Urogenital problems in rabbits
If you plan to keep rabbits as pets then there are many good reasons for thinking about having them neutered. Entire male and female rabbits can become aggressive and up to 80% of females may develop cancer of the uterus if they are not neutered.
If you do decide to keep rabbits for the purpose of breeding there are many factors to consider. Rabbits breed easily (literally 'like rabbits'!) and you could potentially have many hundreds of baby rabbits to rehome in a rabbit's lifetime. The number of rabbits being born is far higher than the number of good homes available for them so think carefully as to how you would deal with the unwanted babies.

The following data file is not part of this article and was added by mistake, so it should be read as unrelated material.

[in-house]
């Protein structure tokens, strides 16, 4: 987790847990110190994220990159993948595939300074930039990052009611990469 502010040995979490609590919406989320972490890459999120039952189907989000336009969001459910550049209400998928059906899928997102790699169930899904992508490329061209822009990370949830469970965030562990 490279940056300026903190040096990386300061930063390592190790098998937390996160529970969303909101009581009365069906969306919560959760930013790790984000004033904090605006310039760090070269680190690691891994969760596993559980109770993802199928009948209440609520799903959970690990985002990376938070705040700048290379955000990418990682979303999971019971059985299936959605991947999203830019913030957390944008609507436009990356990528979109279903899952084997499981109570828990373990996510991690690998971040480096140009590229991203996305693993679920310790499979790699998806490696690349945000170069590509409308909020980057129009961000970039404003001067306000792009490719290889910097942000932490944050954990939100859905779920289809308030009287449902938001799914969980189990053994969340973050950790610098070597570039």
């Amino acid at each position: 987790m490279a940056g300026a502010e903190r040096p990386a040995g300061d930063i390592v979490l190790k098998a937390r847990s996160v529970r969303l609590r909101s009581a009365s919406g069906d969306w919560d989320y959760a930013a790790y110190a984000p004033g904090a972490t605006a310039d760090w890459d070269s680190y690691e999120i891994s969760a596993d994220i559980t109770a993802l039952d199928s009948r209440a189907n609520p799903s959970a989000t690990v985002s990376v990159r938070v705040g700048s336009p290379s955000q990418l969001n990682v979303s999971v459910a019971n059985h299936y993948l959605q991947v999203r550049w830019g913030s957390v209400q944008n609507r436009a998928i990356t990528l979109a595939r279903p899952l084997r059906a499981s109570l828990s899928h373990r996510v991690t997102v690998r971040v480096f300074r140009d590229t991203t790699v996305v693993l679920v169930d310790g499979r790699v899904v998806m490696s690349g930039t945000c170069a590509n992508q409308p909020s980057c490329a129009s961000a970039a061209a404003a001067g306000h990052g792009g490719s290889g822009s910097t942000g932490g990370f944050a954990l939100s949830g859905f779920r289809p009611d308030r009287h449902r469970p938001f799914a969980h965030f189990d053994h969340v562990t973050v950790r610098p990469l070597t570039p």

Urinary tract problems can occur in rabbits and may be due to a build up of calcium stones in the urinary tract. Most animals only absorb sufficient calcium from their diet in their gut. Rabbits however take up calcium at a rate that depends on how much there is in their food (if there is more calcium in their diet they will absorb more). If they have more calcium than they need then the unwanted portion is excreted in the urine and it may be deposited to form solid sludge or stones. If you are worried that your rabbits urine looks abnormal or that your rabbit is having trouble going to the toilet then you should contact your veterinary surgeon for advice.